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prh99

Binary question..

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I am writting a program that allows me to modify IFF files (archive format used by EA). I think the MSB is in the opposite position. For example, One of the values in the header of the file I testing my program with is suppose to be 0x3228 but I get 0x2832 (the location is stored as a 32 bit integer). I was wondering what the quickest way to flip the bits would be. Thanks Edit: Sorry I made a mistake the values should be 0x28320000 and 0x00003228. I don't know why I forgot the zeros. The file format was developed on Apple so all the numbers are stored in Motorola format. [edited by - prh99 on April 2, 2003 1:55:20 PM]

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if 3228 gets rewritten to 2832 its either not an int or its just coincedce tjhey are flipped. i think the most likely thing is its stored as a string of four chars.
if it is an integer, but these numbers were just examples, i would read the 2 high and 2 low bytes seperatly as words, and then do something like this: (syntax probably not correct though, just started with c++)

>> low //get words from stream
>> high
myint = ((int)high << 16) | (int)low // << is the bitshift operator in c++, not?

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yeaqh it is, I agree. i recon its 16 bits integer, or string manipulation. I can''t see why itwould be shifted that way.

I would definitely say its a 16 bit integer. I doubt it is a string, cuz then it would return asci values, and it wouldnt be null terminated.

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Looks like the files are stored in little-endian format.

If it is a 16bit value, stored in a 16bit short, you can rotate 8 bits to reverse the order...


short myVal = 0x2832;

asm ror myVal, 8; // _asm in VC++, I think.

myVal would now be 0x3228.


If you''re storing them in a 32bit variable, you can read them in one byte at a time...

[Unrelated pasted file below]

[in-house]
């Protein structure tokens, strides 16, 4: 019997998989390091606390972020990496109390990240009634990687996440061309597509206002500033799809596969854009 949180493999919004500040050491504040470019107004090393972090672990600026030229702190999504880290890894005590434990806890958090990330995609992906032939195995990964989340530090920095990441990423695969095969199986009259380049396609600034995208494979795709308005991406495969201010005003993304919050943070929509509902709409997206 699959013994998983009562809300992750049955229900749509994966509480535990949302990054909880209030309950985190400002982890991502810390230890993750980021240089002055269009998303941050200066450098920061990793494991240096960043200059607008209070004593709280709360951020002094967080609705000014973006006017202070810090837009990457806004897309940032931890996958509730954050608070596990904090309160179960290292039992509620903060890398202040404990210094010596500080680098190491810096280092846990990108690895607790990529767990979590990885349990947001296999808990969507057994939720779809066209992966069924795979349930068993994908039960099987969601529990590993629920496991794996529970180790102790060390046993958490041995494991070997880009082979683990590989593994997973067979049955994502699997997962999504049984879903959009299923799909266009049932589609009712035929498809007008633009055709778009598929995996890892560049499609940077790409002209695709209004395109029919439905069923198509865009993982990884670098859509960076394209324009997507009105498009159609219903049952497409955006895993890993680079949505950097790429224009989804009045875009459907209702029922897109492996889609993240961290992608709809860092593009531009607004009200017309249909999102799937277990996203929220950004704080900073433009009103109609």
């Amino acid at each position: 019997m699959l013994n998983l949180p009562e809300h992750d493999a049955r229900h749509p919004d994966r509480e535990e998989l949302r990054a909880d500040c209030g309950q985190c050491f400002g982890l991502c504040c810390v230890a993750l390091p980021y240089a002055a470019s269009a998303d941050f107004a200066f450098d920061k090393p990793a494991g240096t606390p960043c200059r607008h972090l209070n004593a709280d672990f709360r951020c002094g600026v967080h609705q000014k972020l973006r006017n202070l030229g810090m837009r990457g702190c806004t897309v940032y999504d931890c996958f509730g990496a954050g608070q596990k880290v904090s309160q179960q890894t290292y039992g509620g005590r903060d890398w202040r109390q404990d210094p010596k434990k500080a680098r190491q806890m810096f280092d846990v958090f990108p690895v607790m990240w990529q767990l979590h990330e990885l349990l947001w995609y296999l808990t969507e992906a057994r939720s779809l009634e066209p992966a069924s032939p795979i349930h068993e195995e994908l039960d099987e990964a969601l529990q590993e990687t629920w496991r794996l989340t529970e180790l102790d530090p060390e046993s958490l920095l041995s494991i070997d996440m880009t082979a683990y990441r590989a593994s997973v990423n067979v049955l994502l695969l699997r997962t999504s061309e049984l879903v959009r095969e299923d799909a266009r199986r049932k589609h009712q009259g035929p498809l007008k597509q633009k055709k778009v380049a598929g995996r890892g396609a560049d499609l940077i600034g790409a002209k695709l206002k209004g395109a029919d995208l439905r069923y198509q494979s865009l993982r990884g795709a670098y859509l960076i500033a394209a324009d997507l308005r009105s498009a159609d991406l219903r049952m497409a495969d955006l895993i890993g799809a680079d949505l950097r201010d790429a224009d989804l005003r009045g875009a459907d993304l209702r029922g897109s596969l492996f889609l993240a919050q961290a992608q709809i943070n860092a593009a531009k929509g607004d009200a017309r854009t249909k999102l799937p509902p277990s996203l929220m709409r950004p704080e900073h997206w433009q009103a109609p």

long myVal = 0;

myVal = (long)( file.get() | (file.get() << 8) );

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quote:
Edit: Sorry I made a mistake the values should be 0x28320000 and 0x00003228. I don''t know why I forgot the zeros. The file format was developed on Apple so all the numbers are stored in Motorola format.



Ok then change that second method I showed to...

long myVal = 0;

myVal = (long)( file.get() | (file.get() << 8) | (file.get() << 16) | (file.get() << 24) );

That should work.

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Thanks guys.

<< is right shift correct?

if it was used one time on the binary value 10011001 the result would 01001100 right?

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<< left shift.
>> right shift.


quote:
if it was used one time on the binary value 10011001 the result would 01001100 right?


Yes this part is correct, for a right shift.

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quote:
Original post by Xanth
<< left shift.
>> right shift.


[quote]if it was used one time on the binary value 10011001 the result would 01001100 right?


Yes this part is correct, for a right shift.

Okay thanks, it works.

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stupid question maybe, but makes the prefix ''0x'' a number hexadecimal in c++?

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quote:
Original post by Eelco
stupid question maybe, but makes the prefix '0x' a number hexadecimal in c++?


No it's not stupid. Yes 0x prefix marks a number as hex in C and C++.


[edited by - prh99 on April 2, 2003 2:31:24 PM]

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